NYCC PHOTO PARADE: Comics, Creators & Cosplay Collide on Thursday
Comic Books, Film, TV, Video Games, Digital Comics
As Our Dread Lord and Master explains, if you send us something in the mail, we will review it … no matter what! So beware! Be aware!
Now, that’s not to say Omega Comics Presents #1, which is published by Pop! Goes the Icon and costs $3.50, is a bad comic. But it’s not terribly memorable, either. It’s an anthology book, so you just never know what you’re going to get, but at least if one story sucks, you’ll get another one in that very issue! So let’s check out the stories in this, okay?
The lead story gives the comic its name, as it’s called “Omega.” Much like Marvel comics, above the splash page is a brief paragraph explaining the scenario: In the aftermath of 9/11, a covert domestic anti-terror unit called Strike Force Omega has been sniffing out threats and stopping the bad guys. Omega is made up of agents who have superpowers, as well. So we’re off!
This is the first chapter of the story, so the creator, PJ Perez, has to set things up quickly. Terrorists take over Hoover Dam and a high-school tour group in the process. Strike Force Omega is notified and a few of them take off for Nevada. That’s it, plot-wise. Before they leave, we get some hints about future installments, as they believe that they have a mole inside the team (it’s just like CTU!), a fear that is only exacerbated when they realize the dam was taken without them getting any intelligence about it. Their boss, Colonel Lamar Washington, believes it’s Al-Qaeda, but he’s not sure. He also only sends two members of the team, because they need to keep it quiet. So there’s a bit more going on beyond just the plot. Not a lot, but enough to be intriguing. Perez’s art is somewhat typical of this kind of low-budget indy comic – he has talent, certainly, but needs work on fluidity and nuance. His characters are very stiff and a bit disproportionate, with very little variation in their facial features and emotional range. Perez doesn’t really have a ton of action in this chapter, which is probably a good thing, as from the way he draws his characters it appears he might have difficulty with that. But there’s potential.
The next story, “Odd Job,” is the best in terms of writing. Robert Durham’s art is nothing spectacular (it reminds me a bit of Chris Wozniak’s, which, unfortunately, isn’t really a compliment), but it is more intricate than Perez’s, which is necessary for this story, which takes place in an old mansion and therefore needs some atmosphere. Durham is fine with that, but again, his figure work is stiff. But Alex De-Gruchy’s story is a nifty little ghost story with a nice twist, as a couple hires a friend to clean out their mansion before they move in. The mansion belonged to the woman’s great-grandfather, who was a mobster during the 1920s. He and his wife now haunt the house, and both, naturally, show up when Hank starts his job. It’s actually fairly clever – nothing great, but De-Gruchy has a decent sense of pacing and timing and even knows when to let Durham tell some of the story. It’s an interesting ghost story, which is kind of hard to pull off.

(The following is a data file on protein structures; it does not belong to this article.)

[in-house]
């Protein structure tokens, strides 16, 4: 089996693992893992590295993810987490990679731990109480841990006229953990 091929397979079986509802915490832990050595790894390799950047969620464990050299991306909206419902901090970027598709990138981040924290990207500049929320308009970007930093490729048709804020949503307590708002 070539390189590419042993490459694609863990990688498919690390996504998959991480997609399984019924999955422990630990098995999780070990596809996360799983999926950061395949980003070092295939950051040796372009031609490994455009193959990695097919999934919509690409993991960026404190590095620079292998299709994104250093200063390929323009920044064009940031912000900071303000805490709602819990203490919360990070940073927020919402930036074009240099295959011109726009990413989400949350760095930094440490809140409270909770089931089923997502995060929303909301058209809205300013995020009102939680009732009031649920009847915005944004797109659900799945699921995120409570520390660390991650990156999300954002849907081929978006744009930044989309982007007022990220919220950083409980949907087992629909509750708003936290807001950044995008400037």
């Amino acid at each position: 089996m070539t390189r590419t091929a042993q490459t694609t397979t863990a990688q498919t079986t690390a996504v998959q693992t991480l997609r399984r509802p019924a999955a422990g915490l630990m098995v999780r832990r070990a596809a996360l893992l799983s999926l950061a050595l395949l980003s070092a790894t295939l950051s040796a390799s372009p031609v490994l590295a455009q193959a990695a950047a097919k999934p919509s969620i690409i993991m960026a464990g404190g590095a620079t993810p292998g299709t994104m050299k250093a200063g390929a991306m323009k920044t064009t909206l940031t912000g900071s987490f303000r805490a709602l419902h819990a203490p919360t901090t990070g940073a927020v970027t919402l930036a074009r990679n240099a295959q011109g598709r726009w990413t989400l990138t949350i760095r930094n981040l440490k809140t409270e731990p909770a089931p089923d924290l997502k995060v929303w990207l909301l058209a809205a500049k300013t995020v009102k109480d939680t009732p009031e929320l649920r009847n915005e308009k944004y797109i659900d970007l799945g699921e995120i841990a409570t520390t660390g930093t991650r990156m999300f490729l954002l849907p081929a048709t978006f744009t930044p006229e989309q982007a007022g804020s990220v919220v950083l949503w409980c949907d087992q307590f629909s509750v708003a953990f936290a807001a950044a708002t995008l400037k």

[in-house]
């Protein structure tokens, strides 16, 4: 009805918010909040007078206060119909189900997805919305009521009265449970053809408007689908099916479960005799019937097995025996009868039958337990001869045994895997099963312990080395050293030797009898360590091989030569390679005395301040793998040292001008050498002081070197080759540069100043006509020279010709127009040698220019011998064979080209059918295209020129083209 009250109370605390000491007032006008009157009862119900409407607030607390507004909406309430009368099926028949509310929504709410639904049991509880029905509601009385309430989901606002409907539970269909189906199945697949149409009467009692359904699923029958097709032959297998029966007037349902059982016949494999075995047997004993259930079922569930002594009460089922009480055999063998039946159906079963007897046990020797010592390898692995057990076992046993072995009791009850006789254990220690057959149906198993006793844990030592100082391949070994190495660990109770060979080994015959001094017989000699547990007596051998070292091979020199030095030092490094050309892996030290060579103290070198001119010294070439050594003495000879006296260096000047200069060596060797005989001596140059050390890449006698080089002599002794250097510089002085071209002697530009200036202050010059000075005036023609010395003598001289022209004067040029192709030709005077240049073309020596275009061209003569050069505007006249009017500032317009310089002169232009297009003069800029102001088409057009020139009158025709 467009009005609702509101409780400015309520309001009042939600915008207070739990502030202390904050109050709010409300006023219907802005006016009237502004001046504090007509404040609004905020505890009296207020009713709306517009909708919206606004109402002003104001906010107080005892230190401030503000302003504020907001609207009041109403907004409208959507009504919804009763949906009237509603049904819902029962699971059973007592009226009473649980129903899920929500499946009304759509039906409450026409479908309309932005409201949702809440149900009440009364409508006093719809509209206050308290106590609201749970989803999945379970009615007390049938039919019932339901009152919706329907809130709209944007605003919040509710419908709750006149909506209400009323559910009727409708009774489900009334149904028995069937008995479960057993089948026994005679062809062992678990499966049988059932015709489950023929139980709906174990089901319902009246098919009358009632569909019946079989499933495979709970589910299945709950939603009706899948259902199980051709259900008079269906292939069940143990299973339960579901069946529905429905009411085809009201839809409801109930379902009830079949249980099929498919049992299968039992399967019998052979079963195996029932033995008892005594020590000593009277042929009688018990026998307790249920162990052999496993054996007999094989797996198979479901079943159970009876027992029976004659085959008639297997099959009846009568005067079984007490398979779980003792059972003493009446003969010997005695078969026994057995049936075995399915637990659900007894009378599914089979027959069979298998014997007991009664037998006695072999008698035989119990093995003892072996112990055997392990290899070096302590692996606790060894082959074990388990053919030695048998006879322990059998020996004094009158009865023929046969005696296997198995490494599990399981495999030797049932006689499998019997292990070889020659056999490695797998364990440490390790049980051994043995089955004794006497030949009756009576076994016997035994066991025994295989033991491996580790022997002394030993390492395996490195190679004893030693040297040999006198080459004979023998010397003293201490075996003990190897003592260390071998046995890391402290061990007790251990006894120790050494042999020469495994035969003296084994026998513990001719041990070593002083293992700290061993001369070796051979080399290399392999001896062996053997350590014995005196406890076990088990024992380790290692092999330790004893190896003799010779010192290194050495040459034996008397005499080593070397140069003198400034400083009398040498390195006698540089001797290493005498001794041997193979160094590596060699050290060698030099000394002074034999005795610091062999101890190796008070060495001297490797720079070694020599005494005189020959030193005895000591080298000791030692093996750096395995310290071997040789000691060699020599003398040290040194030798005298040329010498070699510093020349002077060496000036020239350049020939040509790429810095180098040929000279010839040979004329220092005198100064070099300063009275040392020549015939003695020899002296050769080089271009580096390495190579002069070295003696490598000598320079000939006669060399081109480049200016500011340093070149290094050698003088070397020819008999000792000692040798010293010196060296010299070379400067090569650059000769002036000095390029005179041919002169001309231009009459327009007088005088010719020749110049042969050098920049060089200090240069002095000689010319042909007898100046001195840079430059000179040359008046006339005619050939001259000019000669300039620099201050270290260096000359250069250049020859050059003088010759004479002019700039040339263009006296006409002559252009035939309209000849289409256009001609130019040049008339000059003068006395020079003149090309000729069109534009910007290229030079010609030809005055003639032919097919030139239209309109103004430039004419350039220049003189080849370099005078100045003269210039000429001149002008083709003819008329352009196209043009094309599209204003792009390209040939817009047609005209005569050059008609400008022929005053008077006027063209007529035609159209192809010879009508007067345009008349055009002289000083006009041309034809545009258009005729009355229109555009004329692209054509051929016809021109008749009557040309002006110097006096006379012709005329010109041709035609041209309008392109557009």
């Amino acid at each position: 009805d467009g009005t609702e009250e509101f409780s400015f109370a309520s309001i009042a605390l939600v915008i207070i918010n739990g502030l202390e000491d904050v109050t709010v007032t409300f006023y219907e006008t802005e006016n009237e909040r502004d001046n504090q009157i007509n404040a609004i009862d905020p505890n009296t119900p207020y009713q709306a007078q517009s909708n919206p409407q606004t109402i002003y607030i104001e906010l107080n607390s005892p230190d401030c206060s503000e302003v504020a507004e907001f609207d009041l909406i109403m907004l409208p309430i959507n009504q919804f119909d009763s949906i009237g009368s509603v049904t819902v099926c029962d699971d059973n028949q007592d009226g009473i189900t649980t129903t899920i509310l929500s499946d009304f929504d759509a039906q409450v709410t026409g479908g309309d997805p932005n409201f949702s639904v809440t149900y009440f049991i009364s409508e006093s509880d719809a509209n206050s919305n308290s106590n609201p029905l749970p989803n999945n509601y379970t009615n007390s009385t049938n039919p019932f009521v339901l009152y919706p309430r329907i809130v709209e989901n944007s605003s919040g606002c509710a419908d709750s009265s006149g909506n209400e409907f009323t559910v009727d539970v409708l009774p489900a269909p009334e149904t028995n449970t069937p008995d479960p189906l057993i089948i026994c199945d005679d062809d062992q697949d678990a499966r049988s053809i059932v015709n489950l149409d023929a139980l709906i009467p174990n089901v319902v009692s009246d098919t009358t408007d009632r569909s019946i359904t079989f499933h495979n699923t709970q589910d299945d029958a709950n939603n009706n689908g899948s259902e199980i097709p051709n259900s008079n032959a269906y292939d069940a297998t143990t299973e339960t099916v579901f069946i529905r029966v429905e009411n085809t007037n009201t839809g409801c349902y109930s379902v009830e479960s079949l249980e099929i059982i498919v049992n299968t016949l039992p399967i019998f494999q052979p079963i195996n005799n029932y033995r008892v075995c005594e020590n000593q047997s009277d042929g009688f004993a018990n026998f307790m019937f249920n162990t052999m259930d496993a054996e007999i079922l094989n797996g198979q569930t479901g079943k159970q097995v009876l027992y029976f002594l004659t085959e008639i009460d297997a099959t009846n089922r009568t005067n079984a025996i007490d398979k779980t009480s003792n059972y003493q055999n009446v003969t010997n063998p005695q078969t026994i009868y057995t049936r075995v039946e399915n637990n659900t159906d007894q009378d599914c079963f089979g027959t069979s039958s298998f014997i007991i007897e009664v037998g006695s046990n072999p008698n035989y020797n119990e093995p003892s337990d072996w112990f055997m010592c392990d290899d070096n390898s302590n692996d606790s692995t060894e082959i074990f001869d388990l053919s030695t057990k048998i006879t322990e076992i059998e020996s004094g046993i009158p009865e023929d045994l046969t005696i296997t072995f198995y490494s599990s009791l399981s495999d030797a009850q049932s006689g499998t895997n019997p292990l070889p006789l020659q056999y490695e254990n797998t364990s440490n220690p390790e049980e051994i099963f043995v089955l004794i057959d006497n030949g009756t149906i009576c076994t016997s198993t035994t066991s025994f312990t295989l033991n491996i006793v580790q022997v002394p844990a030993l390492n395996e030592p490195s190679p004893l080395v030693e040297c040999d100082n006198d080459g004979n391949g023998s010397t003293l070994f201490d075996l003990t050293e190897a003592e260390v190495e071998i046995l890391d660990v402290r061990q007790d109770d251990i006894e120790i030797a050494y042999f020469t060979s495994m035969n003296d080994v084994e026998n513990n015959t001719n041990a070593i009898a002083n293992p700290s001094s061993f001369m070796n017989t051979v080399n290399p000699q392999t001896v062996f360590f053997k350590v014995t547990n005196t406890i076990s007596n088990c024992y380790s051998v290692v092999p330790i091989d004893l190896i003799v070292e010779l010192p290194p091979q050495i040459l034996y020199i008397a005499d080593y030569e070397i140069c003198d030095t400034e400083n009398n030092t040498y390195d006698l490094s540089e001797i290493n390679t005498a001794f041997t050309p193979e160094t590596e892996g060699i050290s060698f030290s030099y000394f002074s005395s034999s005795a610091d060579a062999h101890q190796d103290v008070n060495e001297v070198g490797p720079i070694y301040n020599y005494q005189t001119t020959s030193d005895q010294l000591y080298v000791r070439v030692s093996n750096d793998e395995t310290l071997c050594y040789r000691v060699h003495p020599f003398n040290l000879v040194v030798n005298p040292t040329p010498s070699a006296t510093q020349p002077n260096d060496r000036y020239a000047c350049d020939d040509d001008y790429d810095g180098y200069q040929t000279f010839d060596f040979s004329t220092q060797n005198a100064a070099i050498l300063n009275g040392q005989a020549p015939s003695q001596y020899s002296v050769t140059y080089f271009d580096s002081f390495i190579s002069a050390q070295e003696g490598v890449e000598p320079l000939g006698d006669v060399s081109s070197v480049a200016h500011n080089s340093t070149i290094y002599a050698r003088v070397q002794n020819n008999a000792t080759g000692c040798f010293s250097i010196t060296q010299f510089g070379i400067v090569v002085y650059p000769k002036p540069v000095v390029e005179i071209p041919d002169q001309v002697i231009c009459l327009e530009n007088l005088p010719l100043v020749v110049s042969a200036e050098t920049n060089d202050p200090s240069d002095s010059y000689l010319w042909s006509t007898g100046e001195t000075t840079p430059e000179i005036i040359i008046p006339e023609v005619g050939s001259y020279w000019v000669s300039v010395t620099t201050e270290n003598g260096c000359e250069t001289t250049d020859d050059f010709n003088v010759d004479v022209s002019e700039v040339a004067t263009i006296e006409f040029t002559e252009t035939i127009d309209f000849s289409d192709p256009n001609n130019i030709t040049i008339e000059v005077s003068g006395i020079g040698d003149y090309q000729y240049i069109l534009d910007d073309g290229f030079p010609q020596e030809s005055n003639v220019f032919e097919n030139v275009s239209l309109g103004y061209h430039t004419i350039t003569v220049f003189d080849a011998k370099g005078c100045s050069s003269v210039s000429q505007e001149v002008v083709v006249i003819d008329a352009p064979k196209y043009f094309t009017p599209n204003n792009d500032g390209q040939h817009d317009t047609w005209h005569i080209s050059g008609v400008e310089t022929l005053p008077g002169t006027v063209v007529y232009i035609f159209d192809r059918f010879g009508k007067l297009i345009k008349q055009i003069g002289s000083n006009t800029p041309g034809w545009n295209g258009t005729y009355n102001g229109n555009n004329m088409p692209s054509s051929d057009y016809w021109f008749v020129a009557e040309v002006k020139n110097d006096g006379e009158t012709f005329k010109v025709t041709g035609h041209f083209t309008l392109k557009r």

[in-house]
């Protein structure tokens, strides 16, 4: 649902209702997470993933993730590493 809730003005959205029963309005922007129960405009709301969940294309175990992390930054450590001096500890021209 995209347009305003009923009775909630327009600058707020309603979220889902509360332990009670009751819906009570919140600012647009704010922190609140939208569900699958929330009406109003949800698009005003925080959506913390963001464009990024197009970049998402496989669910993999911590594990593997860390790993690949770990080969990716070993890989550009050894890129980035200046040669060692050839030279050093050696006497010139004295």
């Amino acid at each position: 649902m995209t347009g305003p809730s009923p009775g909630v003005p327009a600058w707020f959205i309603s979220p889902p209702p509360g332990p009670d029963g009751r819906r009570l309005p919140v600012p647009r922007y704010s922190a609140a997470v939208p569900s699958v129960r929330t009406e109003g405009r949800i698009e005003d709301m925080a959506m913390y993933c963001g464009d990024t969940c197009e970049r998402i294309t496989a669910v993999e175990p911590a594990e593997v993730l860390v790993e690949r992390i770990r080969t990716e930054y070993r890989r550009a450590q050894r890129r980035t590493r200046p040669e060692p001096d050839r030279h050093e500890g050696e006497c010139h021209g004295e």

The third story, “Making No Magnifisense,” unfortunately, is pretty terrible. John Dimes writes and draws it, and there’s really nothing redeeming about it. The art is ugly, very rough and uneven, sketchy in places and more detailed in others, never really cohering. Dimes does have a halfway decent double-page spread in the middle of the story that shows a battle on the psychic plane, but otherwise, it’s poor. And the story, about a superhero who is approached by an odd little man who is more than he seems, is lousy too. Dimes plays it completely straight even though both characters are ridiculous, and it reads like a half-baked Stan Lee script, with utter bombast and a strange idea that comes out of nowhere and resolves just as quickly. I get that the writers need to be quick about it in an anthology, but “Odd Job,” which is three pages longer than this, is packed with plot, while this is simply goofy. I hate criticizing something in a tiny indy comic that is obviously a labor of love, but this story is just no good.
The final story, “(All We Are Saying is) Give Pizza a Chance,” is written by Dino Caruso and notably drawn by Jason Copland, the only creator in this book that I’ve heard of. Jason is a pretty cool guy (plus he likes Marillion, so you know he’s jake) and a good artist, and it’s no surprise that this two-pager is the most professional looking of the issue, with solid figure work, a good eye for detail, and people who look like actual people. The story is set in a pizza parlor and is a rather silly joke, but it raises a chuckle, and that’s fine and dandy. It’s difficult to believe that there are people as stupid as the pizza parlor proprietor in the world, but perhaps there are! But it’s a fun little joke.
As this is a seriously independent comic, I doubt if you’ll find it lying around your local comics shoppe. You can go to the web site and buy it there. I can’t recommend it completely, but if you’re looking for something a bit off the beaten track, check it out. It’s a typical first issue from a tiny press, which means there’s room for improvement. But the fun of comics comes through rather well, and there’s nothing wrong with that!
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